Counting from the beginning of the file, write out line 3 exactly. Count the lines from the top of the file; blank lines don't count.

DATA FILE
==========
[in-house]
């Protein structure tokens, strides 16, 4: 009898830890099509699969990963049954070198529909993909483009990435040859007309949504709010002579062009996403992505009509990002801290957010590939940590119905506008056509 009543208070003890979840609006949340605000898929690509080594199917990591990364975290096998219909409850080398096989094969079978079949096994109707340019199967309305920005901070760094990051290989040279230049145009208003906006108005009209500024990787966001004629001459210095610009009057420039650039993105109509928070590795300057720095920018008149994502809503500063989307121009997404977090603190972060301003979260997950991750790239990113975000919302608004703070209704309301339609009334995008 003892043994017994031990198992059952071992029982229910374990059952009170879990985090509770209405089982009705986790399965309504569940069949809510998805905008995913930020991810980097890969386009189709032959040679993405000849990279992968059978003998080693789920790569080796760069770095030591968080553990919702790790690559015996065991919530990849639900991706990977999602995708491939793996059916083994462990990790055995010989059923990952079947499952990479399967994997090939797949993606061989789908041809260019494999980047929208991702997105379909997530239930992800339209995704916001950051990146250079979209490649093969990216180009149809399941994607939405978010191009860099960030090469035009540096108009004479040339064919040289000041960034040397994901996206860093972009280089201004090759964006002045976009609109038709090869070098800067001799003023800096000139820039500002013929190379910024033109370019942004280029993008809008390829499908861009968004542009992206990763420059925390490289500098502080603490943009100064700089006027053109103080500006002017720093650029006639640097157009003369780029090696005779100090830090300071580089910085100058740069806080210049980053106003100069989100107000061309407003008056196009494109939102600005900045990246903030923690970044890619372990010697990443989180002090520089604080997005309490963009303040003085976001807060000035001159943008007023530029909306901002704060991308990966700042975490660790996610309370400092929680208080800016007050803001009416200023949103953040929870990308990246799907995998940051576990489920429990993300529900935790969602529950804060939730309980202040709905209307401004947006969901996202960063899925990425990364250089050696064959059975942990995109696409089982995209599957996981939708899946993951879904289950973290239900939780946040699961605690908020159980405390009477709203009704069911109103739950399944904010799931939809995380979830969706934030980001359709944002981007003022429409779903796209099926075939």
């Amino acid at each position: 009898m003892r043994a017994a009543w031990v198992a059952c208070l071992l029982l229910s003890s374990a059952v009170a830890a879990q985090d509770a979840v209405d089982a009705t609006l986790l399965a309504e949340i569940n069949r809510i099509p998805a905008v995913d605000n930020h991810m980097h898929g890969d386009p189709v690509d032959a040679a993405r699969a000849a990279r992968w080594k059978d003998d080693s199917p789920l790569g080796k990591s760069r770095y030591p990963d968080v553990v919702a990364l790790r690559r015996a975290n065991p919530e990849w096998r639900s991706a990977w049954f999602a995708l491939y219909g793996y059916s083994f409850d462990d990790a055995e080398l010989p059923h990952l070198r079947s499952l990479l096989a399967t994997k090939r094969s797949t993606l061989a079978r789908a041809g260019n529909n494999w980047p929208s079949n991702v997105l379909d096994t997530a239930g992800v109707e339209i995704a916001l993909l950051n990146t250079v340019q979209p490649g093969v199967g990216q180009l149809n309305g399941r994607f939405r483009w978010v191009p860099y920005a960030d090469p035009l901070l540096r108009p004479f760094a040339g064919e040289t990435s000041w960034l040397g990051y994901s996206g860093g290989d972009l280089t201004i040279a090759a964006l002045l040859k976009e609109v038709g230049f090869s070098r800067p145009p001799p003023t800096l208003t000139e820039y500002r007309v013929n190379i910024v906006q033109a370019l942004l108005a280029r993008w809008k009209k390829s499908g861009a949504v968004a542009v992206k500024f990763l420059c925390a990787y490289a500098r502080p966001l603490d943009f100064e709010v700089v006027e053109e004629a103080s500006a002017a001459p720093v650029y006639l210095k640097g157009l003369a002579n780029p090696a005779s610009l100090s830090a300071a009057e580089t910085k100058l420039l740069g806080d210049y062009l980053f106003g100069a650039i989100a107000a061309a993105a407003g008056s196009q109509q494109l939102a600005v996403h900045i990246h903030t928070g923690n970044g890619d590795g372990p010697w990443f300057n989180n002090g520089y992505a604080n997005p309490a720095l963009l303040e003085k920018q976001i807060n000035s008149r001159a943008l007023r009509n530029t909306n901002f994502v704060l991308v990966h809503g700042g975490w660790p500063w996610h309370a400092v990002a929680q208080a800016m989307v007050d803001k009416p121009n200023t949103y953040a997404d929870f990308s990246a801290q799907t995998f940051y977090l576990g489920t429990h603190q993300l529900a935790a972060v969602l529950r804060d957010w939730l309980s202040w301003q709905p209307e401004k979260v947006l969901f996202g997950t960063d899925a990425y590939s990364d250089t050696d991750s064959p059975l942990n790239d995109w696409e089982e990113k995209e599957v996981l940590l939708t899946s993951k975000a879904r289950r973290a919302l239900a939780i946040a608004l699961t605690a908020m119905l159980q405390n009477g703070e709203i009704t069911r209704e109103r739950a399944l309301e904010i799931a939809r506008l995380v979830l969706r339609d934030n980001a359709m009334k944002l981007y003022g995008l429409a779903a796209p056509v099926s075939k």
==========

């Amino acid at each position: 009898m003892r043994a017994a009543w031990v198992a059952c208070l071992l029982l229910s003890s374990a059952v009170a830890a879990q985090d509770a979840v209405d089982a009705t609006l986790l399965a309504e949340i569940n069949r809510i099509p998805a905008v995913d605000n930020h991810m980097h898929g890969d386009p189709v690509d032959a040679a993405r699969a000849a990279r992968w080594k059978d003998d080693s199917p789920l790569g080796k990591s760069r770095y030591p990963d968080v553990v919702a990364l790790r690559r015996a975290n065991p919530e990849w096998r639900s991706a990977w049954f999602a995708l491939y219909g793996y059916s083994f409850d462990d990790a055995e080398l010989p059923h990952l070198r079947s499952l990479l096989a399967t994997k090939r094969s797949t993606l061989a079978r789908a041809g260019n529909n494999w980047p929208s079949n991702v997105l379909d096994t997530a239930g992800v109707e339209i995704a916001l993909l950051n990146t250079v340019q979209p490649g093969v199967g990216q180009l149809n309305g399941r994607f939405r483009w978010v191009p860099y920005a960030d090469p035009l901070l540096r108009p004479f760094a040339g064919e040289t990435s000041w960034l040397g990051y994901s996206g860093g290989d972009l280089t201004i040279a090759a964006l002045l040859k976009e609109v038709g230049f090869s070098r800067p145009p001799p003023t800096l208003t000139e820039y500002r007309v013929n190379i910024v906006q033109a370019l942004l108005a280029r993008w809008k009209k390829s499908g861009a949504v968004a542009v992206k500024f990763l420059c925390a990787y490289a500098r502080p966001l603490d943009f100064e709010v700089v006027e053109e004629a103080s500006a002017a001459p720093v650029y006639l210095k640097g157009l003369a002579n780029p090696a005779s610009l100090s830090a300071a009057e580089t910085k100058l420039l740069g806080d210049y062009l980053f106003g100069a650039i989100a107000a061309a993105a407003g008056s196009q109509q494109l939102a600005v996403h900045i990246h903030t928070g923690n970044g890619d590795g372990p010697w990443f300057n989180n002090g520089y992505a604080n997005p309490a720095l963009l303040e003085k920018q976001i807060n000035s008149r001159a943008l007023r009509n530029t909306n901002f994502v704060l991308v990966h809503g700042g975490w660790p500063w996610h309370a400092v990002a929680q208080a800016m989307v007050d803001k009416p121009n200023t949103y953040a997404d929870f990308s990246a801290q799907t995998f940051y977090l576990g489920t429990h603190q993300l529900a935790a972060v969602l529950r804060d957010w939730l309980s202040w301003q709905p209307e401004k979260v947006l969901f996202g997950t960063d899925a990425y590939s990364d250089t050696d991750s064959p059975l942990n790239d995109w696409e089982e990113k995209e599957v996981l940590l939708t899946s993951k975000a879904r289950r973290a919302l239900a939780i946040a608004l699961t605690a908020m119905l159980q405390n009477g703070e709203i009704t069911r209704e109103r739950a399944l309301e904010i799931a939809r506008l995380v979830l969706r339609d934030n980001a359709m009334k944002l981007y003022g995008l429409a779903a796209p056509v099926s075939k």